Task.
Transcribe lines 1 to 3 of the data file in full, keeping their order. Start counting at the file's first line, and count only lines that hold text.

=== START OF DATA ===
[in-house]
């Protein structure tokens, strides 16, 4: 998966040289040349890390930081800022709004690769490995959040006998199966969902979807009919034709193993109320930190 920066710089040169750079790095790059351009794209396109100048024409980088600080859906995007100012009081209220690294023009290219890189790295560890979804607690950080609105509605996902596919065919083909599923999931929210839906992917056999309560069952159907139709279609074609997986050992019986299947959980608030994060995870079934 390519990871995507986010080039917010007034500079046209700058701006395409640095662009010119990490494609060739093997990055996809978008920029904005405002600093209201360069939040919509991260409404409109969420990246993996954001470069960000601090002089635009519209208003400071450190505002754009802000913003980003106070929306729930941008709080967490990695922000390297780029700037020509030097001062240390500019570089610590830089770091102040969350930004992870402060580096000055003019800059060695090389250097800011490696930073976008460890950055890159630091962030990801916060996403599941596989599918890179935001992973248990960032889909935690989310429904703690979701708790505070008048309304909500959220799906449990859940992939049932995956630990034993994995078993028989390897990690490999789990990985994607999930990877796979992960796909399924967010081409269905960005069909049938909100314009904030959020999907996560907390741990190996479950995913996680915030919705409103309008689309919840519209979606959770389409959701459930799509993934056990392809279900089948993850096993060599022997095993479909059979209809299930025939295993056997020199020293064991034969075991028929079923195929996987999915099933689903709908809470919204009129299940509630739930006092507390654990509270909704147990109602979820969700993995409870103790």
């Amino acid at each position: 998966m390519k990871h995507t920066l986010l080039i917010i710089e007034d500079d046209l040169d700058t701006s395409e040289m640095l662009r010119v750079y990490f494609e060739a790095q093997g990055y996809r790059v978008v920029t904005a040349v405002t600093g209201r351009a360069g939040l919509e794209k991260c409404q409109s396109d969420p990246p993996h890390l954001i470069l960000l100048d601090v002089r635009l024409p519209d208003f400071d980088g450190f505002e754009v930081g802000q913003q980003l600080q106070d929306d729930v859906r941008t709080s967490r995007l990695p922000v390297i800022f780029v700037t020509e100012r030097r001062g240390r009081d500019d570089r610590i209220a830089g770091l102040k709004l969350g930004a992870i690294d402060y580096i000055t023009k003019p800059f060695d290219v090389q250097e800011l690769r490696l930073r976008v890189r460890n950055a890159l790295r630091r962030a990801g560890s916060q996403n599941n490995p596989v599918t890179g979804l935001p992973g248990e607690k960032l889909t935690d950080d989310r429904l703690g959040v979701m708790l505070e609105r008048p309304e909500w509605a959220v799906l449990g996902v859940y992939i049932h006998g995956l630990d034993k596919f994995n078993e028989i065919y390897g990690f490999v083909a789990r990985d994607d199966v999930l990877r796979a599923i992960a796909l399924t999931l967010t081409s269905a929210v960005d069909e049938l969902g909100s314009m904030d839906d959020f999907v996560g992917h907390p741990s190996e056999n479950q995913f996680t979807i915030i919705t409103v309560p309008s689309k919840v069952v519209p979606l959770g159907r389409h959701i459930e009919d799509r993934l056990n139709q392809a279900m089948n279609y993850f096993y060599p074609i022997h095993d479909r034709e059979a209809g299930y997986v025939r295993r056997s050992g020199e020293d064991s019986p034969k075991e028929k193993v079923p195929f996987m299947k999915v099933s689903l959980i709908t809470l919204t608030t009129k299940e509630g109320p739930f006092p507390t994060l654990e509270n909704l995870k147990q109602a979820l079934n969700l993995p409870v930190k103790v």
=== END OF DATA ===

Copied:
[in-house]
């Protein structure tokens, strides 16, 4: 998966040289040349890390930081800022709004690769490995959040006998199966969902979807009919034709193993109320930190 920066710089040169750079790095790059351009794209396109100048024409980088600080859906995007100012009081209220690294023009290219890189790295560890979804607690950080609105509605996902596919065919083909599923999931929210839906992917056999309560069952159907139709279609074609997986050992019986299947959980608030994060995870079934 390519990871995507986010080039917010007034500079046209700058701006395409640095662009010119990490494609060739093997990055996809978008920029904005405002600093209201360069939040919509991260409404409109969420990246993996954001470069960000601090002089635009519209208003400071450190505002754009802000913003980003106070929306729930941008709080967490990695922000390297780029700037020509030097001062240390500019570089610590830089770091102040969350930004992870402060580096000055003019800059060695090389250097800011490696930073976008460890950055890159630091962030990801916060996403599941596989599918890179935001992973248990960032889909935690989310429904703690979701708790505070008048309304909500959220799906449990859940992939049932995956630990034993994995078993028989390897990690490999789990990985994607999930990877796979992960796909399924967010081409269905960005069909049938909100314009904030959020999907996560907390741990190996479950995913996680915030919705409103309008689309919840519209979606959770389409959701459930799509993934056990392809279900089948993850096993060599022997095993479909059979209809299930025939295993056997020199020293064991034969075991028929079923195929996987999915099933689903709908809470919204009129299940509630739930006092507390654990509270909704147990109602979820969700993995409870103790």
């Amino acid at each position: 998966m390519k990871h995507t920066l986010l080039i917010i710089e007034d500079d046209l040169d700058t701006s395409e040289m640095l662009r010119v750079y990490f494609e060739a790095q093997g990055y996809r790059v978008v920029t904005a040349v405002t600093g209201r351009a360069g939040l919509e794209k991260c409404q409109s396109d969420p990246p993996h890390l954001i470069l960000l100048d601090v002089r635009l024409p519209d208003f400071d980088g450190f505002e754009v930081g802000q913003q980003l600080q106070d929306d729930v859906r941008t709080s967490r995007l990695p922000v390297i800022f780029v700037t020509e100012r030097r001062g240390r009081d500019d570089r610590i209220a830089g770091l102040k709004l969350g930004a992870i690294d402060y580096i000055t023009k003019p800059f060695d290219v090389q250097e800011l690769r490696l930073r976008v890189r460890n950055a890159l790295r630091r962030a990801g560890s916060q996403n599941n490995p596989v599918t890179g979804l935001p992973g248990e607690k960032l889909t935690d950080d989310r429904l703690g959040v979701m708790l505070e609105r008048p309304e909500w509605a959220v799906l449990g996902v859940y992939i049932h006998g995956l630990d034993k596919f994995n078993e028989i065919y390897g990690f490999v083909a789990r990985d994607d199966v999930l990877r796979a599923i992960a796909l399924t999931l967010t081409s269905a929210v960005d069909e049938l969902g909100s314009m904030d839906d959020f999907v996560g992917h907390p741990s190996e056999n479950q995913f996680t979807i915030i919705t409103v309560p309008s689309k919840v069952v519209p979606l959770g159907r389409h959701i459930e009919d799509r993934l056990n139709q392809a279900m089948n279609y993850f096993y060599p074609i022997h095993d479909r034709e059979a209809g299930y997986v025939r295993r056997s050992g020199e020293d064991s019986p034969k075991e028929k193993v079923p195929f996987m299947k999915v099933s689903l959980i709908t809470l919204t608030t009129k299940e509630g109320p739930f006092p507390t994060l654990e509270n909704l995870k147990q109602a979820l079934n969700l993995p409870v930190k103790v």